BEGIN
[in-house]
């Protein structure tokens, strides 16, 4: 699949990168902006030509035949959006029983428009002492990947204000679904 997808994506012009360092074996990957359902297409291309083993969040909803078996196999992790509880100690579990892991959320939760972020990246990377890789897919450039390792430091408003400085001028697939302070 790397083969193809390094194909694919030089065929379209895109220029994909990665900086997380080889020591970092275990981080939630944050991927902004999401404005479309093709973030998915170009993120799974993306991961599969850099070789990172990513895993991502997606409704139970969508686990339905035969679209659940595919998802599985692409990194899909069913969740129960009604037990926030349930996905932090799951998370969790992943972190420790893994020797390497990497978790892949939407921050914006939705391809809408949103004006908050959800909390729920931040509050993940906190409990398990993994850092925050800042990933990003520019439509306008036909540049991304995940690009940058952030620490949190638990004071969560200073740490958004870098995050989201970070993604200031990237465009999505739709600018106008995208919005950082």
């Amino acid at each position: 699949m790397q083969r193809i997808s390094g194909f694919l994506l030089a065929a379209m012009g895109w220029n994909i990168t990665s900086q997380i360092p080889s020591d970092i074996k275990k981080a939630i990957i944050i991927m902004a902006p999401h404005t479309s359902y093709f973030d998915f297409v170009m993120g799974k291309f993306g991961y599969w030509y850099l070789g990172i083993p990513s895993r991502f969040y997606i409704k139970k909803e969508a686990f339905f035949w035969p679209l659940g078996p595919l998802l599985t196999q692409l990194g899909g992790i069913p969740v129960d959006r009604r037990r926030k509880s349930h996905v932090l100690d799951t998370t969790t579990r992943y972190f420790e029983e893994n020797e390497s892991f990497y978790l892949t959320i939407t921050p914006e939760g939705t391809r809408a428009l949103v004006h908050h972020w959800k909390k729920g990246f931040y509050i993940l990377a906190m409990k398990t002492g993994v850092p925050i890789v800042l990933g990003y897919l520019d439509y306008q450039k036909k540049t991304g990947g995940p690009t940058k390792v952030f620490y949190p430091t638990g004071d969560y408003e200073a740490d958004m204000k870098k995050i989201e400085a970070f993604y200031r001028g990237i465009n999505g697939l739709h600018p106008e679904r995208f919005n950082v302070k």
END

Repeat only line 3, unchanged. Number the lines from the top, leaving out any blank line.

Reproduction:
């Amino acid at each position: 699949m790397q083969r193809i997808s390094g194909f694919l994506l030089a065929a379209m012009g895109w220029n994909i990168t990665s900086q997380i360092p080889s020591d970092i074996k275990k981080a939630i990957i944050i991927m902004a902006p999401h404005t479309s359902y093709f973030d998915f297409v170009m993120g799974k291309f993306g991961y599969w030509y850099l070789g990172i083993p990513s895993r991502f969040y997606i409704k139970k909803e969508a686990f339905f035949w035969p679209l659940g078996p595919l998802l599985t196999q692409l990194g899909g992790i069913p969740v129960d959006r009604r037990r926030k509880s349930h996905v932090l100690d799951t998370t969790t579990r992943y972190f420790e029983e893994n020797e390497s892991f990497y978790l892949t959320i939407t921050p914006e939760g939705t391809r809408a428009l949103v004006h908050h972020w959800k909390k729920g990246f931040y509050i993940l990377a906190m409990k398990t002492g993994v850092p925050i890789v800042l990933g990003y897919l520019d439509y306008q450039k036909k540049t991304g990947g995940p690009t940058k390792v952030f620490y949190p430091t638990g004071d969560y408003e200073a740490d958004m204000k870098k995050i989201e400085a970070f993604y200031r001028g990237i465009n999505g697939l739709h600018p106008e679904r995208f919005n950082v302070k």